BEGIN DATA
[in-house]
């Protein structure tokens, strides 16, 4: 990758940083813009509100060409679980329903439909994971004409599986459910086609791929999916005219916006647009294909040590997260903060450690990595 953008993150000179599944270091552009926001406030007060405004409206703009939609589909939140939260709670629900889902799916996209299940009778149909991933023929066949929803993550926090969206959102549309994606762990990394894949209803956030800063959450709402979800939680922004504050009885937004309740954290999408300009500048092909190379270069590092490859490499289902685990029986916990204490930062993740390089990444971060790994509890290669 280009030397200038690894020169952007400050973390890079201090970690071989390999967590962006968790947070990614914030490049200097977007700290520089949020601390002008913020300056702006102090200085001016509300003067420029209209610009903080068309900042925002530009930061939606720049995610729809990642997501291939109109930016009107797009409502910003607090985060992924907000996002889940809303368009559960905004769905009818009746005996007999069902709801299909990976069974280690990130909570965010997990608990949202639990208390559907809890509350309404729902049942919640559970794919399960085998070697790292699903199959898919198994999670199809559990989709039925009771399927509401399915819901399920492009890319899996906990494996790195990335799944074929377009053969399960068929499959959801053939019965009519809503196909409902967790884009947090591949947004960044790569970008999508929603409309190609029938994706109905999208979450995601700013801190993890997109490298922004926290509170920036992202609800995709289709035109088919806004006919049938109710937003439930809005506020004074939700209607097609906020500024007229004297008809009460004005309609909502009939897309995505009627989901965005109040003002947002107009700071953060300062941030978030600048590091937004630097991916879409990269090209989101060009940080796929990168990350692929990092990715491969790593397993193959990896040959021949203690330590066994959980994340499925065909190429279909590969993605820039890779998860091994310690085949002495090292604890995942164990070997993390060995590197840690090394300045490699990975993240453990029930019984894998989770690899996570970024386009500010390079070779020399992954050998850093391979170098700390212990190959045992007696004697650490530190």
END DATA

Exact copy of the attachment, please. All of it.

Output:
[in-house]
């Protein structure tokens, strides 16, 4: 990758940083813009509100060409679980329903439909994971004409599986459910086609791929999916005219916006647009294909040590997260903060450690990595 953008993150000179599944270091552009926001406030007060405004409206703009939609589909939140939260709670629900889902799916996209299940009778149909991933023929066949929803993550926090969206959102549309994606762990990394894949209803956030800063959450709402979800939680922004504050009885937004309740954290999408300009500048092909190379270069590092490859490499289902685990029986916990204490930062993740390089990444971060790994509890290669 280009030397200038690894020169952007400050973390890079201090970690071989390999967590962006968790947070990614914030490049200097977007700290520089949020601390002008913020300056702006102090200085001016509300003067420029209209610009903080068309900042925002530009930061939606720049995610729809990642997501291939109109930016009107797009409502910003607090985060992924907000996002889940809303368009559960905004769905009818009746005996007999069902709801299909990976069974280690990130909570965010997990608990949202639990208390559907809890509350309404729902049942919640559970794919399960085998070697790292699903199959898919198994999670199809559990989709039925009771399927509401399915819901399920492009890319899996906990494996790195990335799944074929377009053969399960068929499959959801053939019965009519809503196909409902967790884009947090591949947004960044790569970008999508929603409309190609029938994706109905999208979450995601700013801190993890997109490298922004926290509170920036992202609800995709289709035109088919806004006919049938109710937003439930809005506020004074939700209607097609906020500024007229004297008809009460004005309609909502009939897309995505009627989901965005109040003002947002107009700071953060300062941030978030600048590091937004630097991916879409990269090209989101060009940080796929990168990350692929990092990715491969790593397993193959990896040959021949203690330590066994959980994340499925065909190429279909590969993605820039890779998860091994310690085949002495090292604890995942164990070997993390060995590197840690090394300045490699990975993240453990029930019984894998989770690899996570970024386009500010390079070779020399992954050998850093391979170098700390212990190959045992007696004697650490530190």